7 October 2011

The 2011 Financial Secrecy Index published this week reports on the 73 “worst” jurisdictions that tolerate billions of dollars being banked offshore, losing about $250 billion annually in tax revenue for the source governments. New Zealand almost made this list of corrupted states that Nicholas Shaxson criticises for institutionalising tax evasion. Earlier this year, he predicted that before long, it would be counted among the rogues. This week’s report comments that “in subsequent FSIs we will include more jurisdictions needing serious scrutiny, such as New Zealand.”

Switzerland, the “grandfather of the world’s tax havens,” tops the index, although there has been minor erosion recently of its long established bank secrecy and willingness to receive unusually large cash transfers from questionable sources. Its neutrality and safe haven status will not be readily surrendered.  Other countries provide greater secrecy than Switzerland but rank lower because the smaller size of their banking sectors. Conversely, large banking countries like Germany and Japan are high on the list although less secretive.. The others making up the worst five tax havens, are the Cayman Islands, Luxembourg, Hong Kong and United States.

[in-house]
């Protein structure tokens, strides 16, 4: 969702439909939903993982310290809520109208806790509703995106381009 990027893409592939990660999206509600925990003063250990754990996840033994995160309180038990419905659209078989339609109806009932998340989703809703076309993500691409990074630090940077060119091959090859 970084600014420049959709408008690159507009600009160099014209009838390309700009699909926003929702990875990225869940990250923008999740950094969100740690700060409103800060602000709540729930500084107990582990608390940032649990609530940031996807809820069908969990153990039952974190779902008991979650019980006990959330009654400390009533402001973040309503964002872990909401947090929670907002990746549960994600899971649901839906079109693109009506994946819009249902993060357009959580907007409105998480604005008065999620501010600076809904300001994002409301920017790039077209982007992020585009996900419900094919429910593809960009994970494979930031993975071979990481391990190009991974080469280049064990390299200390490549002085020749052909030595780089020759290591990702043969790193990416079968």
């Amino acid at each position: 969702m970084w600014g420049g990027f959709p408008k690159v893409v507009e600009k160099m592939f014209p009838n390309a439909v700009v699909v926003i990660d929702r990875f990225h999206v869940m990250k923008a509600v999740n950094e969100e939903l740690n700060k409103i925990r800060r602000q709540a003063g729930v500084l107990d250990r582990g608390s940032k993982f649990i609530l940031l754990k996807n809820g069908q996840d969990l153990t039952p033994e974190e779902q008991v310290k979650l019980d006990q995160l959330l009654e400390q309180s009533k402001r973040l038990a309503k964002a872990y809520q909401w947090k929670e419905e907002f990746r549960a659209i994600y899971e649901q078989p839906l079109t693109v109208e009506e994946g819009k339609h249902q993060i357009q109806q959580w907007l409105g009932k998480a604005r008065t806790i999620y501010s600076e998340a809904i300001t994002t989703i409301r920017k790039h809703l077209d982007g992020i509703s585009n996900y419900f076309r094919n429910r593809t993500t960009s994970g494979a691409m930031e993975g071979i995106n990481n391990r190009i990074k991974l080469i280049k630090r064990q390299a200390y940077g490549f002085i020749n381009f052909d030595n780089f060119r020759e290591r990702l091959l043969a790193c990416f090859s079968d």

The growing concern about tax havens is not just the forgone revenues. “Secrecy distorts trade and investment flows, and creates a criminogenic environment for a litany of evils that hurt the citizens of rich and poor countries alike: fraud, evasion and avoidance of financial regulations, insider dealing, embezzlement, wholesale bribery, non-payment of alimony, money laundering, tax evasion and much more besides.”

New Zealand just missed inclusion this year, but Samoa, Nauru, Cook Islands, Vanuatu are on the index..  A concern must be the number of small island states that see tax haven status as an advantage, despite the accompanying “litany of evils”.